Planning interventional trials in childhood arterial ischaemic stroke using a Delphi consensus process.

Steinlin, Maja; O'callaghan, Finbar; Mackay, Mark T (2017). Planning interventional trials in childhood arterial ischaemic stroke using a Delphi consensus process. Developmental medicine and child neurology, 59(7), pp. 713-718. Blackwell 10.1111/dmcn.13393

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AIM There is a paucity of data from randomized controlled treatment trials in childhood arterial ischaemic stroke. Our objectives were to identify and plan a trial through use of a Delphi consensus process. METHOD The Delphi panel consisted of Australian, New Zealand, and European paediatric neurologists with interests in childhood stroke. Four rounds were conducted using a REDCap (Research Electronic Data Capture) Web-based application: the first consisted of open-ended questions; the second evaluated agreement for the most important trial; the third and fourth reached consensus on design. RESULTS Forty-seven out of 66 neurologists answered the first round. Eight areas of research for important and feasible trials were identified. In the second round, 43 paediatric neurologists ranked the three highest rated trials: (1) aspirin versus aspirin plus steroids in focal arteriopathy (n=31); (2) heparin versus aspirin (n=6); and (3) heparin versus aspirin versus modern anticoagulation (n=6). The third and fourth surveys reached consensus among 43 out of 44 respondents on design of the highest ranked trial, and allowed agreement on inclusion/exclusion criteria, clinical/neuroimaging data, and treatment protocols. CONCLUSION The Delphi consensus process is an efficient method of identifying and planning paediatric stroke trials. An international, multicentre trial is now in preparation.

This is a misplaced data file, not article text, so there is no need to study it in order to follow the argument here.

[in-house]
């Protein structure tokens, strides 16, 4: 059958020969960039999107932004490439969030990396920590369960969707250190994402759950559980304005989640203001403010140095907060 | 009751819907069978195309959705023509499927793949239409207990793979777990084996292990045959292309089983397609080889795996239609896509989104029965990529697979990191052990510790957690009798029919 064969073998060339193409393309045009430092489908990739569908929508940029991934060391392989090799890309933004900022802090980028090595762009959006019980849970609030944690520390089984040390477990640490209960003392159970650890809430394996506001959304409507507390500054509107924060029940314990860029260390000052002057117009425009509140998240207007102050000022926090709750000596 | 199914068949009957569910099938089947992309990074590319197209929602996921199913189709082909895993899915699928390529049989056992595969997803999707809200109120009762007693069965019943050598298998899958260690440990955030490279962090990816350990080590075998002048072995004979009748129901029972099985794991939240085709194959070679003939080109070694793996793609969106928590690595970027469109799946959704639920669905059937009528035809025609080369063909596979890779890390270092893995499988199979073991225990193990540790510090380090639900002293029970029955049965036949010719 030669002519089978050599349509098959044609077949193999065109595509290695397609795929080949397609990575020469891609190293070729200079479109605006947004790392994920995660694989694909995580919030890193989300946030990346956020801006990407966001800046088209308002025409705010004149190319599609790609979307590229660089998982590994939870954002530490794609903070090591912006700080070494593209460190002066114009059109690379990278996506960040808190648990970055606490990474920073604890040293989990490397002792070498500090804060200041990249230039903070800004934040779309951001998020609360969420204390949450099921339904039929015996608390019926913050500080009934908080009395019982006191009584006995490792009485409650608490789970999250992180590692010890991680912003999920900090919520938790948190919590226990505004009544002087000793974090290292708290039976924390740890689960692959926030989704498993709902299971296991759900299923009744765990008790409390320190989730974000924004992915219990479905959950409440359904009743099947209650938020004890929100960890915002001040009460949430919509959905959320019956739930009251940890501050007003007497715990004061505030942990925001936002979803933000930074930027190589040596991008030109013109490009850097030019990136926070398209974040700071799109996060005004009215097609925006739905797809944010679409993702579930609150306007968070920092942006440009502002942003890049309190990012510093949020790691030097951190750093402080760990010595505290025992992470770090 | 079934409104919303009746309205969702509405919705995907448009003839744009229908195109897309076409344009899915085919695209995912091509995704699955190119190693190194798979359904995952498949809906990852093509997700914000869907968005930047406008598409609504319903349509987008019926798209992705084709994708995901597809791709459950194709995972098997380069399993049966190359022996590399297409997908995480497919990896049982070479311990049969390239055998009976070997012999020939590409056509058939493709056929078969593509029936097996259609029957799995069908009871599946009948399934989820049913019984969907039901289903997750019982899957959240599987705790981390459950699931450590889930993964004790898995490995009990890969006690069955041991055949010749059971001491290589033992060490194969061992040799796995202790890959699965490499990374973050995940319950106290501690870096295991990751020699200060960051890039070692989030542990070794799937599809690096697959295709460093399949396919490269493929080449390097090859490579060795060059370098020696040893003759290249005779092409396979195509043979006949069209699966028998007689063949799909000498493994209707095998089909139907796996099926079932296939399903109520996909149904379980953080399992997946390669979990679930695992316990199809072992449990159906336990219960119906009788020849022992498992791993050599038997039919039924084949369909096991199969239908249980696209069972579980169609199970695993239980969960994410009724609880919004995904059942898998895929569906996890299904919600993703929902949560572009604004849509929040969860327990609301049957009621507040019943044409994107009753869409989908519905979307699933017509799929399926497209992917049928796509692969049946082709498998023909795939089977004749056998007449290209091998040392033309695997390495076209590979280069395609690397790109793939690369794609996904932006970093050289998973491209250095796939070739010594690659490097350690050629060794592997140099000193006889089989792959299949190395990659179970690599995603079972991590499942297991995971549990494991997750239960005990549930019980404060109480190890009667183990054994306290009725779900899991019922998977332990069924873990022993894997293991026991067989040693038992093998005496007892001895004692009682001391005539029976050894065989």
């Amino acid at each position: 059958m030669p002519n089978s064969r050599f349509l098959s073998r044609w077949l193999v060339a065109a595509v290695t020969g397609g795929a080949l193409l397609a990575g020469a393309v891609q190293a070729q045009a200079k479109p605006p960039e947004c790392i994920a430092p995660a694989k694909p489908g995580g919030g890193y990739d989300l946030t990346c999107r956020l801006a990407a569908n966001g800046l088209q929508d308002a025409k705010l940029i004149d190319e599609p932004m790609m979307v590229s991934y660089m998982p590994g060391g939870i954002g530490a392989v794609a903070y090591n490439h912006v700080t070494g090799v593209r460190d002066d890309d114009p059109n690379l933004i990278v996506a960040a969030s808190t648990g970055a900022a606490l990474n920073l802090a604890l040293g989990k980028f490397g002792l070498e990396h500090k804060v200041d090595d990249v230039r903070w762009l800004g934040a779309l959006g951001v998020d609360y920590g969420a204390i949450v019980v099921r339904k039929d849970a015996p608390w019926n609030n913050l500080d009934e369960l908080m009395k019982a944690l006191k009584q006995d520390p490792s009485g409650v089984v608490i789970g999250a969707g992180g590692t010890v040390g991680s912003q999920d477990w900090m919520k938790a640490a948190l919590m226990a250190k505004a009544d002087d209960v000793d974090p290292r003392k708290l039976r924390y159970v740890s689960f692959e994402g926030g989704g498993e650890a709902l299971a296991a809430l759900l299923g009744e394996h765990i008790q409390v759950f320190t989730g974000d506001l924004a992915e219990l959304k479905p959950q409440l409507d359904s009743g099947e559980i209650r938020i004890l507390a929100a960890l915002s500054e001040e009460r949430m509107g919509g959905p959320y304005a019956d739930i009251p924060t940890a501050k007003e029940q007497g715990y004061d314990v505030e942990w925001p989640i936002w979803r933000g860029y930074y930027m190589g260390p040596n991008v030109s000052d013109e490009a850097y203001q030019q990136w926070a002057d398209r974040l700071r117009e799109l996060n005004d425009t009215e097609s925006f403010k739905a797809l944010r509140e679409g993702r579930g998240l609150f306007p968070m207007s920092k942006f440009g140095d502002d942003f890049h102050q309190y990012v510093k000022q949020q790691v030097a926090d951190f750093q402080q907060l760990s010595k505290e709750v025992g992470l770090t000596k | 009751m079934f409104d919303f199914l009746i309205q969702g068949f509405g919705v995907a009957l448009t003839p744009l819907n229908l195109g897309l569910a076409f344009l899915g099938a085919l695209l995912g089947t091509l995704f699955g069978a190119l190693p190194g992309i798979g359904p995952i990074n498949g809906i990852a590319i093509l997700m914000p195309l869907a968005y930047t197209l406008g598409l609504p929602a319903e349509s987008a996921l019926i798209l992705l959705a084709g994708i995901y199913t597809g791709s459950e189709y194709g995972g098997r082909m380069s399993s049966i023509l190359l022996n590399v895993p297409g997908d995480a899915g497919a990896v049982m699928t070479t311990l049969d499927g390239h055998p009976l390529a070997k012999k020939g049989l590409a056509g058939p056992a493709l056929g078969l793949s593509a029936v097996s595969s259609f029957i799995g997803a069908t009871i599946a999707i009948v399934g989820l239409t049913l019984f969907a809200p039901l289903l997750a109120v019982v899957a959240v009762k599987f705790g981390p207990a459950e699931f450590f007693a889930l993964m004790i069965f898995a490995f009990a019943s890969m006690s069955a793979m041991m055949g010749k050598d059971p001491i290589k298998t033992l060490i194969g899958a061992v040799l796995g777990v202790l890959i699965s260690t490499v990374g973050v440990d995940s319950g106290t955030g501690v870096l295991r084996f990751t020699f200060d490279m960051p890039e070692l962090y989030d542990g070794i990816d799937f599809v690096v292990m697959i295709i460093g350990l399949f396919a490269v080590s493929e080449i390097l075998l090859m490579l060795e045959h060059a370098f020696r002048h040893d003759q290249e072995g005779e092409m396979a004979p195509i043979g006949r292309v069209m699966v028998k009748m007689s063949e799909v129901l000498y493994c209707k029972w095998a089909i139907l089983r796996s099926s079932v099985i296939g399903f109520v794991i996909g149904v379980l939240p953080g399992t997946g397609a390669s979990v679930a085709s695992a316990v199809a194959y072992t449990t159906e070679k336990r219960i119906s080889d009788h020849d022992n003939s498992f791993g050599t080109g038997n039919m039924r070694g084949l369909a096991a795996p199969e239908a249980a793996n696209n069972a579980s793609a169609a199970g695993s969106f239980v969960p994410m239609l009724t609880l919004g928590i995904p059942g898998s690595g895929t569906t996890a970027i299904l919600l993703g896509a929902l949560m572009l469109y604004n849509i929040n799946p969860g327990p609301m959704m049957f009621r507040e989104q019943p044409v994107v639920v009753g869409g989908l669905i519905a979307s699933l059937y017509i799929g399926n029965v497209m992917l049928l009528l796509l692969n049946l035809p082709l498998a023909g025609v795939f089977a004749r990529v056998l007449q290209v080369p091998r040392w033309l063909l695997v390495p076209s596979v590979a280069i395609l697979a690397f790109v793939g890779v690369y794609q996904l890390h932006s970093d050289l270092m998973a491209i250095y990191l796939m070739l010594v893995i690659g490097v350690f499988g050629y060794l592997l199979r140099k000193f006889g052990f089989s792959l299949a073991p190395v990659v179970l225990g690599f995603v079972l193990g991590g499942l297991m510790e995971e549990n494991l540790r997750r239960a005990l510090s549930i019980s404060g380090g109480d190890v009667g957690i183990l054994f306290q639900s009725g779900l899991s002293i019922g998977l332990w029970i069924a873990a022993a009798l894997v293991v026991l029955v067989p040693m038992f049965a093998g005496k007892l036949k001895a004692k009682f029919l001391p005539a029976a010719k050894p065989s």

Item Type:

Journal Article (Original Article)


04 Faculty of Medicine > Department of Gynaecology, Paediatrics and Endocrinology (DFKE) > Clinic of Paediatric Medicine

UniBE Contributor:

Steinlin, Maja


600 Technology > 610 Medicine & health








Sinthuja Rajkumar

Date Deposited:

28 Mar 2018 11:36

Last Modified:

04 Nov 2019 00:07

Publisher DOI:


PubMed ID:





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